Federal data on the net prices students in different income bands pay after grants can be misleading. Here's why:

Are Poor Families Really Paying Half Their Income at Elite Colleges?

The problem with government affordability data


Are Poor Families Really Paying Half Their Income at Elite Colleges?

The problem with government affordability data

August 7, 2014

At elite colleges, the full cost of attendance — tuition, fees, room, board, and other expenses — can be more than $60,000.

But those colleges tend to offer generous need-based financial aid, so many students pay much less.

To show prospective students what families like theirs pay, the federal government recently started to collect and publish the average net price for different income groups after grants and scholarships.

Most elite colleges look at family income in two ways. One helps determine the federal financial aid a student can get, the other, how much institutional aid the student will receive.

The federal method uses students’ answers on the Free Application for Federal Student Aid to calculate their families’ income. Here, that figure is based on information about this student and single parent.

But many wealthy colleges will ask more questions to figure out how much money the family has. In this case, how much the parent who doesn’t live with them makes.

The colleges also take a closer look at any business or (here) farm the family owns.

In cases like this, a college will come up with a different income than the federal method does. So in reporting to the government, which income do colleges use?

It turns out they don’t all do it the same way.

The Chronicle informally surveyed elite colleges about how they put students into income groups for government data. Some use the federally calculated income, and others use their own.

To show why that matters, the University of Notre Dame shared its data as an example. Here are its average net prices when students are categorized by their federally calculated income.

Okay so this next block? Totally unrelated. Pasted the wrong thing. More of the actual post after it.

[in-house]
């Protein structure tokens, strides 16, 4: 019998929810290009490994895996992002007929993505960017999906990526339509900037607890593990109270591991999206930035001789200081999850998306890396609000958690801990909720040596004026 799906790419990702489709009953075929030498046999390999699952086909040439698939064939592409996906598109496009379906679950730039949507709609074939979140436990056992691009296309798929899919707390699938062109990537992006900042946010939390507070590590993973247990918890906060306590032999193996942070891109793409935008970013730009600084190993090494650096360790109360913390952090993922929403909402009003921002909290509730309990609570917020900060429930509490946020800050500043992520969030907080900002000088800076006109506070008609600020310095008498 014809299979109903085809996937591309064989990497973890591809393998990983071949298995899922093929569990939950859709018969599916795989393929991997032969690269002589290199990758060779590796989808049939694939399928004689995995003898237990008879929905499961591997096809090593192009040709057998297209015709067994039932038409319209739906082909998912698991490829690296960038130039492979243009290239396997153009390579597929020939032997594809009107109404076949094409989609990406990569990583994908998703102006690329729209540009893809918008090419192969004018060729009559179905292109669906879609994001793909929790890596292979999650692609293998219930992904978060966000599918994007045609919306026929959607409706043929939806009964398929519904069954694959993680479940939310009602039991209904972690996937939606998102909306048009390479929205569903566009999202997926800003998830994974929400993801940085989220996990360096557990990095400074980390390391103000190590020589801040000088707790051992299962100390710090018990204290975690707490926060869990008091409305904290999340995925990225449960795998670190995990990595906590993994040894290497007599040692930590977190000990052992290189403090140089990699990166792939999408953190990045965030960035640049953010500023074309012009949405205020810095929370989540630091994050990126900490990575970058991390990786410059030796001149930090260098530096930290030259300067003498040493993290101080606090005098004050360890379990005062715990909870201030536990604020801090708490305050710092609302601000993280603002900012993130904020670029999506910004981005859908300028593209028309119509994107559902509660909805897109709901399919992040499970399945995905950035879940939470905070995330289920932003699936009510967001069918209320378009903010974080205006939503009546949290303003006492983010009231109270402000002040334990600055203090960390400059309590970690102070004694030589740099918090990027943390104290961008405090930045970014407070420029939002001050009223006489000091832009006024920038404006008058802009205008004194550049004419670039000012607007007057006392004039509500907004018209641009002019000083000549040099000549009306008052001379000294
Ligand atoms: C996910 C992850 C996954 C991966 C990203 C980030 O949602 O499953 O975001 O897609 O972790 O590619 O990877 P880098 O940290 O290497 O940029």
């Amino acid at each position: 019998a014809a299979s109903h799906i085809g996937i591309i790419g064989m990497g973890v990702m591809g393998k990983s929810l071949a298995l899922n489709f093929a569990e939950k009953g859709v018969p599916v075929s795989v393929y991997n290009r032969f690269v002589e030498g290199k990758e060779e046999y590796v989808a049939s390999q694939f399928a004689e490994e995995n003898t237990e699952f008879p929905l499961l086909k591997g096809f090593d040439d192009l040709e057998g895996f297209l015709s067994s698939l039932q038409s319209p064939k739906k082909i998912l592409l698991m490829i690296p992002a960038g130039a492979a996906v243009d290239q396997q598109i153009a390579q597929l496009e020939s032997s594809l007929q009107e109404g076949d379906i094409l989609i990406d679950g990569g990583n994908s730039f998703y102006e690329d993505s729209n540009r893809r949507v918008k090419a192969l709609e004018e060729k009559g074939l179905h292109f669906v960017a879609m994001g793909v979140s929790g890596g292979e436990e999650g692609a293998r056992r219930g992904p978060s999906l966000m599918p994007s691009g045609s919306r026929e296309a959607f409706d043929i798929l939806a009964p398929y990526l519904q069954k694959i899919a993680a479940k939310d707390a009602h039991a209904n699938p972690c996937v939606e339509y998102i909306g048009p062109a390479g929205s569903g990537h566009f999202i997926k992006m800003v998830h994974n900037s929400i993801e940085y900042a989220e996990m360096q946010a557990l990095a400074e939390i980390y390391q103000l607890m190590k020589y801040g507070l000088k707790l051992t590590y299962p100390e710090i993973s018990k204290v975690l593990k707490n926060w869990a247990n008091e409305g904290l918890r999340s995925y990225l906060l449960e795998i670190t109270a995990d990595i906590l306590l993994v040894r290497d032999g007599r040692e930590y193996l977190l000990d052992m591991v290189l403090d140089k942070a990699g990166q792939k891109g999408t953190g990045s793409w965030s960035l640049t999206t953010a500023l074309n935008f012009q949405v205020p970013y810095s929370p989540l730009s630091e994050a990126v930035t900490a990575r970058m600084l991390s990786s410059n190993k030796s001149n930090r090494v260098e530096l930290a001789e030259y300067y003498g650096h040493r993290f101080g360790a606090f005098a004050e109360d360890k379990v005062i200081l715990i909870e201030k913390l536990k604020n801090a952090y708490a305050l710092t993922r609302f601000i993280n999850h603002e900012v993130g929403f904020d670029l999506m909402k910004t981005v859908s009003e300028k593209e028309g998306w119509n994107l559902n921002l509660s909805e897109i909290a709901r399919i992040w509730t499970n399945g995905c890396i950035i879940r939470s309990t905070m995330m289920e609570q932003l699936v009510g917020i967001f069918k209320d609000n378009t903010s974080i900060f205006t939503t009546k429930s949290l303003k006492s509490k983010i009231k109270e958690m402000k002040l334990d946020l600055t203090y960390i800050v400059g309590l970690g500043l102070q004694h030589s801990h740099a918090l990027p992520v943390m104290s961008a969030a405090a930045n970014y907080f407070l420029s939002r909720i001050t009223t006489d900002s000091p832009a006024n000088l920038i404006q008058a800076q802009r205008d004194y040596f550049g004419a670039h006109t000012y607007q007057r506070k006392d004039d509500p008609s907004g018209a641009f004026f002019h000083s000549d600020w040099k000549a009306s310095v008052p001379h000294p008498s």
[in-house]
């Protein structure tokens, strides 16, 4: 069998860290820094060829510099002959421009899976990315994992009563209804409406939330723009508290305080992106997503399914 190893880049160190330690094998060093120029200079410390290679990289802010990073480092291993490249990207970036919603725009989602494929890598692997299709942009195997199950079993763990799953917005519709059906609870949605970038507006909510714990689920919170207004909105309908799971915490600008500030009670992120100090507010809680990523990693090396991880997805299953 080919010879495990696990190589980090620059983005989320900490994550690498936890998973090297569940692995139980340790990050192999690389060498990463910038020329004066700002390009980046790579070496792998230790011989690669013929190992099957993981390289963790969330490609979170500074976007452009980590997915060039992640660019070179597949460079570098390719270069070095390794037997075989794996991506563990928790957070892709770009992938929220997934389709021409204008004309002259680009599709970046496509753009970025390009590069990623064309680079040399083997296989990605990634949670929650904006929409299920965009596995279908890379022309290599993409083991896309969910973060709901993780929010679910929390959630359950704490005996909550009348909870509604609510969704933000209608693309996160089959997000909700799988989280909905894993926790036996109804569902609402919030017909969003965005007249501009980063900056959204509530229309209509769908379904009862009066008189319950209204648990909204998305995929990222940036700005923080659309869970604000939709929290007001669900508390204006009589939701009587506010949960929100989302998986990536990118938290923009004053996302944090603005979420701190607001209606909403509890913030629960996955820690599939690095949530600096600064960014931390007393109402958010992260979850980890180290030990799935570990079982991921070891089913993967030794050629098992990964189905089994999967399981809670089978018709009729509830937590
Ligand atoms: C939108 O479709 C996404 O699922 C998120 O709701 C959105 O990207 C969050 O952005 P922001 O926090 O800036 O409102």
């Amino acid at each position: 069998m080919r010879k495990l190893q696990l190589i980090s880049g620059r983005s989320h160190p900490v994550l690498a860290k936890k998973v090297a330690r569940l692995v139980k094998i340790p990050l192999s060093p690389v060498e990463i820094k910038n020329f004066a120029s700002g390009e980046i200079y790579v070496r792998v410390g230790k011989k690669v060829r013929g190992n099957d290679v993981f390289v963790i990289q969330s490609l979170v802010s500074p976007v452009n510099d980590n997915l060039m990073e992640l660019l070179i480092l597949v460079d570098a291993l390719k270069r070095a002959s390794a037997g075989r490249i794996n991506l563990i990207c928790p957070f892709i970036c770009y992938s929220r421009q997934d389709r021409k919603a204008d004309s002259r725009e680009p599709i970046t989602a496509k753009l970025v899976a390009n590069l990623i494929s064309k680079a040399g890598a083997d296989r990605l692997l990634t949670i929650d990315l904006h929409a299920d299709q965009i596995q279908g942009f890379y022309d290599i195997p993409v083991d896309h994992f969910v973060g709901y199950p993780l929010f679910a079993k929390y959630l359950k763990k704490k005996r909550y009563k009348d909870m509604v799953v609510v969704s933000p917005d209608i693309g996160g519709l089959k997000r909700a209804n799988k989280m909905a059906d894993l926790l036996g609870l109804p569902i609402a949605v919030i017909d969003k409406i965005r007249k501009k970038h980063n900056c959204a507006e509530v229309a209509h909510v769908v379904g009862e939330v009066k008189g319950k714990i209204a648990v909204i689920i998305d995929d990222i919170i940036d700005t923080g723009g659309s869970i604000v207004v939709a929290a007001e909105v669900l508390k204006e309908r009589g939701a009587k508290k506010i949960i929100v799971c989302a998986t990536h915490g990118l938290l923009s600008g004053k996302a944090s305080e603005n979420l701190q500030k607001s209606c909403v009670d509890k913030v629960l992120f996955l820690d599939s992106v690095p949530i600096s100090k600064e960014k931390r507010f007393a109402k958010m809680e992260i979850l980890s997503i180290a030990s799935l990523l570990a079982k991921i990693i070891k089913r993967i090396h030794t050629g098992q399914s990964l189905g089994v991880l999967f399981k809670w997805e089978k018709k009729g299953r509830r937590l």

The information Notre Dame reports to the government, based on the federal methodology, shows that its lowest-income students (whose families make up to $30,000) are paying an average net price of $11,626. That’s an awful lot for a poor family to come up with.

But watch what happens if we recategorize students using the incomes Notre Dame calculates for them.

A bunch of students move out of the lowest income group. Notre Dame didn’t think they were actually low income when it took a closer look. But the reason the average for low income students is so high is that it includes prices paid by students who the university does not think are poor.

Some students also move in the opposite direction. Compared with the federal system, Notre Dame determined that their families had less money. If Notre Dame categorized students using its own income calculations, some of them would be in different groups.

Once all the students are reclassified, look what happens to the average net price for the lowest income group.

Now that the lowest-income group includes only the students Notre Dame actually thinks are poor, the average is less than half of what it was before. In fact, all the averages change.

The result: The average net price for the lowest income group would be less than half of what it was before. In fact, all the averages would change.

Since Notre Dame uses the federally calculated income to categorize students, and some of its peers use institutional figures, what looks to a family — or a group trying to hold colleges accountable — like an apples-to-apples comparison really isn’t.

Meaning the consumer information the government hopes will lead families to good choices might end up misleading them instead.

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About the data: The data Notre Dame shared with The Chronicle are slightly different from what it reported to the federal government. For The Chronicle, the university calculated net price based on its published cost of attendance and the assumption that each student lives on campus. The government does its own calculation of net price using information the university reports.